The cows and incidents depicted in this story are fictitious. Any similarity to real cows alive or dead is purely coincidental and not intentional.
I regarded her face again, and then slowly, without giving her any clue, walked across the meadow to steal a look at her from the other side. Sleepy eyes. Large ears. Long muzzle with nostrils flared. She stood there re-chewing the cud from last day’s meal she very thoughtfully stashed away in her rumen.
‘Amme’, I called her softly. She didn’t turn. She didn’t raise her head. She didn’t even nod in acknowledgement. I looked around embarrassed. I took a step towards her. ‘Amme…’
My heart fell, tears clogged my vision, and my voice broke. ‘Mathaji…’
No, she seemed a far cry from the mother I know from birth. This is something. They cheated me! This could be… just a cow, Bos taurus, I looked at the long tail that fanned out to lush bristles where it hovered over the green meadow. Mbaaa….Human mothers even when they go mad at their children and assume their worst selves speak a different dialect.
This is the story of a Malayalee’s (Mallu) exquisite relation with cattle.
Most mallus recognize bovines only when they get them on plates along with diced onion, and a glass of his favourite drink. To imagine that beef had a previous life before its cooked form is too much a conundrum for their addled brain.
Once bathed in spicy masala and deeply cooked, beef loses all ambition and wouldn’t have the verve to put an air of a father or a mother or even a distant cousin before a mallu.
This is top secret: most of us don’t even have the skill to tell a cow apart from an ox, buffalo or a bull from its taste. No discrimination, I mean. It’s like those days in our childhood when we couldn’t see kids apart as nairs, ezhavas, pulayas, brahmins. We called them all ‘friends’ just the way we called every piece of red meat (leave mutton) we ate in Kerala, beef!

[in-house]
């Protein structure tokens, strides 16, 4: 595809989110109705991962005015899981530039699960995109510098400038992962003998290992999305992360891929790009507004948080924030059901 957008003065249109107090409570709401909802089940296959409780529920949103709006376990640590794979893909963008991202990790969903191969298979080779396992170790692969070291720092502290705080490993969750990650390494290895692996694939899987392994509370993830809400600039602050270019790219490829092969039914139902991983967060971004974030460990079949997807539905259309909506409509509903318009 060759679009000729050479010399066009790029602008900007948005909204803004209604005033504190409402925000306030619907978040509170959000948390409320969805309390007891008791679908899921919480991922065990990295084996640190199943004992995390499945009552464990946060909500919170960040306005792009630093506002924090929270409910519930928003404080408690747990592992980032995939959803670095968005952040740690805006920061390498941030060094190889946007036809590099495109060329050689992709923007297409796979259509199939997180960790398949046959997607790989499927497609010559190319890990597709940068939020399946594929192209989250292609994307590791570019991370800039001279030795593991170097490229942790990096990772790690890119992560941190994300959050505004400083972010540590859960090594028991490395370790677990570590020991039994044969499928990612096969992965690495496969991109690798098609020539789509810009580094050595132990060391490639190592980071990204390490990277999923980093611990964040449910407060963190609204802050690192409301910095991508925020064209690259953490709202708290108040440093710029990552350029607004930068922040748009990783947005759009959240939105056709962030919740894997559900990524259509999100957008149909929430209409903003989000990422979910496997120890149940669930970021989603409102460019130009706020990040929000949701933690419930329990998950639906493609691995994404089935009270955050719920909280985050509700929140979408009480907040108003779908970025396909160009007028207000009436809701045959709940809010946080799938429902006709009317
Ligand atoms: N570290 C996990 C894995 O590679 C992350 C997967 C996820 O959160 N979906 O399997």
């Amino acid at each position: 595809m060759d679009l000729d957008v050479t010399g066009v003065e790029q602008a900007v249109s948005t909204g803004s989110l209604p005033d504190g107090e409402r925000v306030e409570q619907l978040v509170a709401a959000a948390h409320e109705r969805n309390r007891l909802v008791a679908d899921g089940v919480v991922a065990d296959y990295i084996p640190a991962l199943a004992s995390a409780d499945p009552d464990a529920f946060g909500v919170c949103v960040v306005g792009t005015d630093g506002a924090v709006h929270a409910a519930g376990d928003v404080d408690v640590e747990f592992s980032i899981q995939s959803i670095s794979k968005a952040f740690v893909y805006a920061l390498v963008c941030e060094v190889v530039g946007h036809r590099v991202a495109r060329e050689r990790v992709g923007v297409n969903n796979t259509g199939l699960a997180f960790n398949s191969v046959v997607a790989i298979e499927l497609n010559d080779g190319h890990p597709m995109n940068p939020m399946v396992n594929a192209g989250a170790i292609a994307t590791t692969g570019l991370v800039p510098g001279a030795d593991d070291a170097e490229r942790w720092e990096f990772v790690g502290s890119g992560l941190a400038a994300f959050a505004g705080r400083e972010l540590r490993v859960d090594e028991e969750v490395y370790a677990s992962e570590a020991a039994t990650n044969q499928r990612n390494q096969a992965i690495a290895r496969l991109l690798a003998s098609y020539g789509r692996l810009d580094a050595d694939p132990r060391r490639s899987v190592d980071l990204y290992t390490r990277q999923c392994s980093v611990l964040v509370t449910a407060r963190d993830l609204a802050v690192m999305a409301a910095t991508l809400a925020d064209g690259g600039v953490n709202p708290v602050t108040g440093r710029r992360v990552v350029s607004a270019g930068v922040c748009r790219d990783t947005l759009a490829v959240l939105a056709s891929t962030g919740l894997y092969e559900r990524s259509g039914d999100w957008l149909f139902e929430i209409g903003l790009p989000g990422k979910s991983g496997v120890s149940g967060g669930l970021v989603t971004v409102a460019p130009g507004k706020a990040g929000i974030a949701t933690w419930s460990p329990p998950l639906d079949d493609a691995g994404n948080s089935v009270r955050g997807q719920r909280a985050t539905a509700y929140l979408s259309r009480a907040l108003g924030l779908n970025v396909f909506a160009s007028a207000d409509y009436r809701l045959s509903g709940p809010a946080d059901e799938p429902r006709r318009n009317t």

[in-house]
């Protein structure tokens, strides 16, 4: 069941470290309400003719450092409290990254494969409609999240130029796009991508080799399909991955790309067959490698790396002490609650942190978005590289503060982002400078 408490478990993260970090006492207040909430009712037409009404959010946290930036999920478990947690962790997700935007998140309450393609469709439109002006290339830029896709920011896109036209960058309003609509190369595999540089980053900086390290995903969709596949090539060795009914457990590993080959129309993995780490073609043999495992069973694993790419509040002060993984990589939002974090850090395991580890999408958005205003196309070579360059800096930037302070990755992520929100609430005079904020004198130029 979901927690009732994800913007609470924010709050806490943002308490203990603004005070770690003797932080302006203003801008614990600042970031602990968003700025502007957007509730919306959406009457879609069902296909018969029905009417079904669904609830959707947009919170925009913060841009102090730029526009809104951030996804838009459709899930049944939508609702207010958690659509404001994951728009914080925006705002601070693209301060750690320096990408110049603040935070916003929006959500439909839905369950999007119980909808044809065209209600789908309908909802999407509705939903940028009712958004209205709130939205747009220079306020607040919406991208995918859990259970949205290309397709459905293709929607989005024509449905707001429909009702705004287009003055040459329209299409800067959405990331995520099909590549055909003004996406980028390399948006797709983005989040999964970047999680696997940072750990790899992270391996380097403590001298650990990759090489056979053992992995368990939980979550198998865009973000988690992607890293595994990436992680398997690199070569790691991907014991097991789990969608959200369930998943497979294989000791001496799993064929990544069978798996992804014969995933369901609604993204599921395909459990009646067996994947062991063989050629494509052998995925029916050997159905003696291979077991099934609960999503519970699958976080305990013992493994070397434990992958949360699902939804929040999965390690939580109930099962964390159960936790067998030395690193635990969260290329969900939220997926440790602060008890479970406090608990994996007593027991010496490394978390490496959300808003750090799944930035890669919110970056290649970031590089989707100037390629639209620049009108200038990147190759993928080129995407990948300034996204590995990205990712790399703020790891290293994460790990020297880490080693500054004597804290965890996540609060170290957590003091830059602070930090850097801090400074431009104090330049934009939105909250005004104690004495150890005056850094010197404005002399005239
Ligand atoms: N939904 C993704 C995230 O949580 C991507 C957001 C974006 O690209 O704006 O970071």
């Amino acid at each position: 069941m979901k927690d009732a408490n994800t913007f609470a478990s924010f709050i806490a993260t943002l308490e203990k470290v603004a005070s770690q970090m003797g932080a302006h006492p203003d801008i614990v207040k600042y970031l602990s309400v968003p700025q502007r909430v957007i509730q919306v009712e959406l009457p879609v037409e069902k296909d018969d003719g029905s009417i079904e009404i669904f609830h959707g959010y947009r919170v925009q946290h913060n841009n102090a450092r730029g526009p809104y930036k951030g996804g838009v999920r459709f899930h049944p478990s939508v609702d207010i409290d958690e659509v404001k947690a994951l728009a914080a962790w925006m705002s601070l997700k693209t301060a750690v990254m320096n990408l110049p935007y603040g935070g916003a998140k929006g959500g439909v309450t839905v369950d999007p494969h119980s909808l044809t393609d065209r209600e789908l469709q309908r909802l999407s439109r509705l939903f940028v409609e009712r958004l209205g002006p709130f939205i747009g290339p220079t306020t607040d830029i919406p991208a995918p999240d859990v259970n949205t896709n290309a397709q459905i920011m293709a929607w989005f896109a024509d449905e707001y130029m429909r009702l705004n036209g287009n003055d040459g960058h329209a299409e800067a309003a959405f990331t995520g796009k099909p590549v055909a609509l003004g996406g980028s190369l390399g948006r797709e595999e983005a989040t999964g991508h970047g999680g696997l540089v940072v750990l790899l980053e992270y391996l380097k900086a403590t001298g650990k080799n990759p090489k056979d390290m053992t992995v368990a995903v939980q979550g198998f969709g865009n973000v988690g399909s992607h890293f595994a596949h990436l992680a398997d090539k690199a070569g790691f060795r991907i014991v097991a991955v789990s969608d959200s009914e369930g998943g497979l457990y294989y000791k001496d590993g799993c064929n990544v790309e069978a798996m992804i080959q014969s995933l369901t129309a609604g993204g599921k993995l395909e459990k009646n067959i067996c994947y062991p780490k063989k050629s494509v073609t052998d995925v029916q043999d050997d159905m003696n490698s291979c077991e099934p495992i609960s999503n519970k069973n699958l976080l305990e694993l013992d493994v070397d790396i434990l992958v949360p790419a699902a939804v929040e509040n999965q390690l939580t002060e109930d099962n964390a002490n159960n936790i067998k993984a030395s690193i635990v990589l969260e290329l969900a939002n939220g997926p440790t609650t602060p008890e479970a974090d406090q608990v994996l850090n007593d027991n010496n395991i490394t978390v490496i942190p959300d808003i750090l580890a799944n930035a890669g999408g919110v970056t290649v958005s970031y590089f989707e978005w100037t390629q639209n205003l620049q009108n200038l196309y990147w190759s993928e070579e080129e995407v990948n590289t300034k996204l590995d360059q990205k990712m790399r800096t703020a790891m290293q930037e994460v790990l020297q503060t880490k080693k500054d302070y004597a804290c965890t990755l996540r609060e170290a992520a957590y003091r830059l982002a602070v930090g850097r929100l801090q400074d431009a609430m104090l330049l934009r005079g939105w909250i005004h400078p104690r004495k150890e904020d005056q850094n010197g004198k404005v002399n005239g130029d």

So you can imagine the consternation we had when the cow part of this beef we were eating suddenly rises up from our innocent plates and hollers daring us to eat the mother, the Gomatha!
We were stunned!
I think the cows knew it coming, that the age of the bovine was just around the corner, that a government would soon rally all its army behind her rump. They had been carrying this momdom for quiet sometime, covertly, sometimes explicitly, in their nonchalant strolls across the roads holding traffic in various cities in the North for some ransom, in their smug squats on the veranda of schools, in the way they drive policeman play pole dance in an archipelago of traffic islands across the country. They were living with half their feet in future, even though they know the day of resurrection is still far away in states like my Kerala.
Any cow that dares to overreach itself here invariably becomes beef dry fry in our bars and hotels. Even those peace loving cattle, which don’t mess up with traffic, but get stupidly curious and walk up to see what the hullabaloo in a campus is, get invited these days, and dressed, and end up in red hot curries in beef festivals, organized by student parties in protest against the beef ban. That’s the huge craze for the meat in Kerala.